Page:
Through their research for The Human Brand, Chris Malone and Susan Fiske found out that people anthropomorphize companies. We consider them as much individuals as we do ourselves, with their own free will. This entails that the two qualities we use to evaluate companies are very similar to the qualities used to assess other people: warmth and competence. These two factors determine together more than 80 percent (!) of the way we engage with others, both people and companies.
Warmth involves whether we view others to be honest, trustworthy, kind, or friendly, while competence relates to whether they seem capable, intelligent or skilled. Everything we said about warmth comes from what you say, but also how you say it. And as Malone and Fiske also acknowledge in their book, it helps to put a human face on the organization. People of flesh and blood, who have a face, a voice, and a name, are useful conduits for warm communication.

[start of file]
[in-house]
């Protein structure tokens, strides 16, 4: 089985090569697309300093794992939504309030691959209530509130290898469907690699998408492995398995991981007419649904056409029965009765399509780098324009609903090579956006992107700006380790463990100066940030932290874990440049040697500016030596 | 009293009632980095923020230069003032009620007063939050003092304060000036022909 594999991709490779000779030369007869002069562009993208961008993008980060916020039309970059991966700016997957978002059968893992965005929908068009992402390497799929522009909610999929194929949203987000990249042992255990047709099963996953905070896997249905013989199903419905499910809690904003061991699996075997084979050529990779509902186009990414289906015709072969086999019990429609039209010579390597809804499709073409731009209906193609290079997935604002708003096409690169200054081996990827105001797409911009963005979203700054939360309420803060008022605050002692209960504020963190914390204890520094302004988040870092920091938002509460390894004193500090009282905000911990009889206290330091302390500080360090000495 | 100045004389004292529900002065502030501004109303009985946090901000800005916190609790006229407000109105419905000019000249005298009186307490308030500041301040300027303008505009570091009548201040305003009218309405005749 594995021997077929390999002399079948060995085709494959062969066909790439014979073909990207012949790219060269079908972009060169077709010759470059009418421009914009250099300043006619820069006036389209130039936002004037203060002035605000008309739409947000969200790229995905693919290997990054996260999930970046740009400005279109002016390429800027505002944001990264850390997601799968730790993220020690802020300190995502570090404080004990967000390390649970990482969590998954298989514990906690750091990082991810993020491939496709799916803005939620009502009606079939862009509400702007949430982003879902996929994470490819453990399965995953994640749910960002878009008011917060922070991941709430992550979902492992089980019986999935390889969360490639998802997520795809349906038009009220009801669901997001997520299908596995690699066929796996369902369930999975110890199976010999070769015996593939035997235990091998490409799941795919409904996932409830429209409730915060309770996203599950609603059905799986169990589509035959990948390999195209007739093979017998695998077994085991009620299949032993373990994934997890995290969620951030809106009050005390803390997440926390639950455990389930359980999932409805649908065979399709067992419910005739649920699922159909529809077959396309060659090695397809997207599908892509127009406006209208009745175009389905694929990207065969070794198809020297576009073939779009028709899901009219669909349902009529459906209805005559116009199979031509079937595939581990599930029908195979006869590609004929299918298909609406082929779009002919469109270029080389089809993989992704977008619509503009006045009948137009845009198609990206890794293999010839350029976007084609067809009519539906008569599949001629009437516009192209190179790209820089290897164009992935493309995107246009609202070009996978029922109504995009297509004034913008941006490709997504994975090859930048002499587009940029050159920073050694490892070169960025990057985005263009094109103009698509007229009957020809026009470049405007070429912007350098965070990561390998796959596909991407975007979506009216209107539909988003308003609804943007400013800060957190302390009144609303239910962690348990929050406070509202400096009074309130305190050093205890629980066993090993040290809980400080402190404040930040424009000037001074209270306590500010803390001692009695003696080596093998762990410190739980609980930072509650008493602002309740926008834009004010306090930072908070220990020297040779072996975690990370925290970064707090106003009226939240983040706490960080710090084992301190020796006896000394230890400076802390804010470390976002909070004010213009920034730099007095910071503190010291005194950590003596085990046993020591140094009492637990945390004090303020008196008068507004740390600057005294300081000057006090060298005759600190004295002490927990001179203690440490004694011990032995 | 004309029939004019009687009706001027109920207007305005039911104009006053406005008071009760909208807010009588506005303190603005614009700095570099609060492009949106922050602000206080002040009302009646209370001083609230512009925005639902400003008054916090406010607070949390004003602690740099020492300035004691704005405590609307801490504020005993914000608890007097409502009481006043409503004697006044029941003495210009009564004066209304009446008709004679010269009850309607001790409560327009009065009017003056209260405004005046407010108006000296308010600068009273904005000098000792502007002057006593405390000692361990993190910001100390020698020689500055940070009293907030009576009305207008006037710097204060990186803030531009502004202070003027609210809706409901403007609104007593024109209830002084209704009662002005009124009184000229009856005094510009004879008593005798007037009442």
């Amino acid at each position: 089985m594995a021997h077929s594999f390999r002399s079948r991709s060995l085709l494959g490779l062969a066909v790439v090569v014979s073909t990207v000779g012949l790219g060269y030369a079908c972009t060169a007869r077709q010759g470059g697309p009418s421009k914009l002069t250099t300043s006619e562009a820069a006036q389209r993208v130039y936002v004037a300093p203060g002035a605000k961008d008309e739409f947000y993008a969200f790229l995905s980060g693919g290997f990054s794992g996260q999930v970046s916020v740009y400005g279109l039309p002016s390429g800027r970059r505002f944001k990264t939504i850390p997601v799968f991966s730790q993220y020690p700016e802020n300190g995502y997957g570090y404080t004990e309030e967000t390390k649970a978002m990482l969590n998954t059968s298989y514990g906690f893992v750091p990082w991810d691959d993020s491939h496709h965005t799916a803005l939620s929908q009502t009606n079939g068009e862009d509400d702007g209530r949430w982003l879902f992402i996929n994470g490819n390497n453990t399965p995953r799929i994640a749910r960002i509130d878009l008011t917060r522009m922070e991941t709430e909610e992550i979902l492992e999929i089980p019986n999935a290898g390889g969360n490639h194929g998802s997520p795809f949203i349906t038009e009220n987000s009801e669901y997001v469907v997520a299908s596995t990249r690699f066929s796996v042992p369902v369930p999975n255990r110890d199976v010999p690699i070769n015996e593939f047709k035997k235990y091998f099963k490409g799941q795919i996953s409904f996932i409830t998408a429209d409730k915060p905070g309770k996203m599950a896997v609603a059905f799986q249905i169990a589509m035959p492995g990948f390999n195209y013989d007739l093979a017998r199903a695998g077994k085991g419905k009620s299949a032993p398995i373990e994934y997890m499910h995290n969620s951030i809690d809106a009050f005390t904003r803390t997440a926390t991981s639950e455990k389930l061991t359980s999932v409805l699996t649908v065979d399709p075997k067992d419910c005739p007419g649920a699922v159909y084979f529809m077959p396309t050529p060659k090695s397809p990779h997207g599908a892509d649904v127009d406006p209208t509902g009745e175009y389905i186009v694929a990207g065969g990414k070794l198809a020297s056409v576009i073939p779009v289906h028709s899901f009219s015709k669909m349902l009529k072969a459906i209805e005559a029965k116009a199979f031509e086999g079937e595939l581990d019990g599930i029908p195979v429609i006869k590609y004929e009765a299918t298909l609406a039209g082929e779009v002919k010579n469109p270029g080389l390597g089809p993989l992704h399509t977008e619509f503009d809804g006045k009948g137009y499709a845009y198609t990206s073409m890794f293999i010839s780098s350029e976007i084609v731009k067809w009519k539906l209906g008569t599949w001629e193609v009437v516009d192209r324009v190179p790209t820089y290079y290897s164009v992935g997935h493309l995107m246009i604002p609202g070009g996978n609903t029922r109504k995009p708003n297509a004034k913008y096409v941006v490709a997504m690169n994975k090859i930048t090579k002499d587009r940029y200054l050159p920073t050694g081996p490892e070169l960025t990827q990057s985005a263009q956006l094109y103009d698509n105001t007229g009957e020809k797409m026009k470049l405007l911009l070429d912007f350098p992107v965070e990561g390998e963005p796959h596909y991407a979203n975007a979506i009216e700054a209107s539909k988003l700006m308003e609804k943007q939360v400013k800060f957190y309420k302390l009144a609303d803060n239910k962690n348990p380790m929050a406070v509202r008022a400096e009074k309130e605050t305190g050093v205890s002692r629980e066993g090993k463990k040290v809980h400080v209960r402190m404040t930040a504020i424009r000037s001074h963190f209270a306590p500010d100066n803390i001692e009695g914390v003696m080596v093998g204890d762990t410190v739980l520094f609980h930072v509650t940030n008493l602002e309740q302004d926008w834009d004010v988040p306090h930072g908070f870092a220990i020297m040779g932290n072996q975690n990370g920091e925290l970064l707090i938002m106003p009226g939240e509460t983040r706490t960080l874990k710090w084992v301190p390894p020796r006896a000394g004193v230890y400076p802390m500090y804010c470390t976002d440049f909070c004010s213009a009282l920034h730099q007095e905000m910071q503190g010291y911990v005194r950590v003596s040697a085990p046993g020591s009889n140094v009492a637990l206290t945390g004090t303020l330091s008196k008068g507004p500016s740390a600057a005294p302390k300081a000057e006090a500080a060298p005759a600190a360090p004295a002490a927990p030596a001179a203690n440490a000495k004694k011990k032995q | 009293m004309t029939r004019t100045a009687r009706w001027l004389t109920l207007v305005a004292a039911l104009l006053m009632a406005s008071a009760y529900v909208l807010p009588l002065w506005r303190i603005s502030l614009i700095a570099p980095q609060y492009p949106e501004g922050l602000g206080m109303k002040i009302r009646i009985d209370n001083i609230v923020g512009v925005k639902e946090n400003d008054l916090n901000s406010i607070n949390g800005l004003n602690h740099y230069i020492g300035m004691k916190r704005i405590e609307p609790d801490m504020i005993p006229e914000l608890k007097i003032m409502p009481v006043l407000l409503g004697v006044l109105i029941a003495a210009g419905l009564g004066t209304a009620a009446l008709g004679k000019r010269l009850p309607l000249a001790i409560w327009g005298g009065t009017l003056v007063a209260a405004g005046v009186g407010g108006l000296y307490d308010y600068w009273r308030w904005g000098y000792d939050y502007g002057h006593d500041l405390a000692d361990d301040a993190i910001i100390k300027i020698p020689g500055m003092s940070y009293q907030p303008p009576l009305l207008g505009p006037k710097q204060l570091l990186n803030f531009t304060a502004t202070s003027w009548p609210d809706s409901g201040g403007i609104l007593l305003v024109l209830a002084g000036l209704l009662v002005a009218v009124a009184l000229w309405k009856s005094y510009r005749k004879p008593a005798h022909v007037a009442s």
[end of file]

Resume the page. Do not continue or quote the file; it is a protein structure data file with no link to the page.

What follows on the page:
In need of brand management and… a face
An organization that does a great job yielding room in its line-up to panel conversations and lectures on brand management, would do well to step up its own efforts in that regard. For the brand of an event that is of critical importance to the Texas tech ecosystem to continue to be relevant so it can provide domestic and foreign creatives a valuable place to meet for another 30 years, it must look after its brand better than it has done on some occasions in the past.
An important way to accomplish this will go through the recognition that it does not actually own its brand, but that its brand will only endure if its stakeholders have an important say in what it stands for.
But there is not only work on the brand management front. If you want to garner trust, your brand needs to be human, and to accomplish that, it can and should not only be the logo that does the talking. SXSW would do well to have a real flesh and blood spokesperson on board, somebody who can look audiences – literally – in the eye and help bridge and align as best as possible external and internal expectations of the brand.
Did you enjoy this piece on SXSW’s brand management?
You might also like my interview with Ronald Voorn where he denounces a marketing approach that focuses too narrowly on inbound marketing because it is not evidence-based.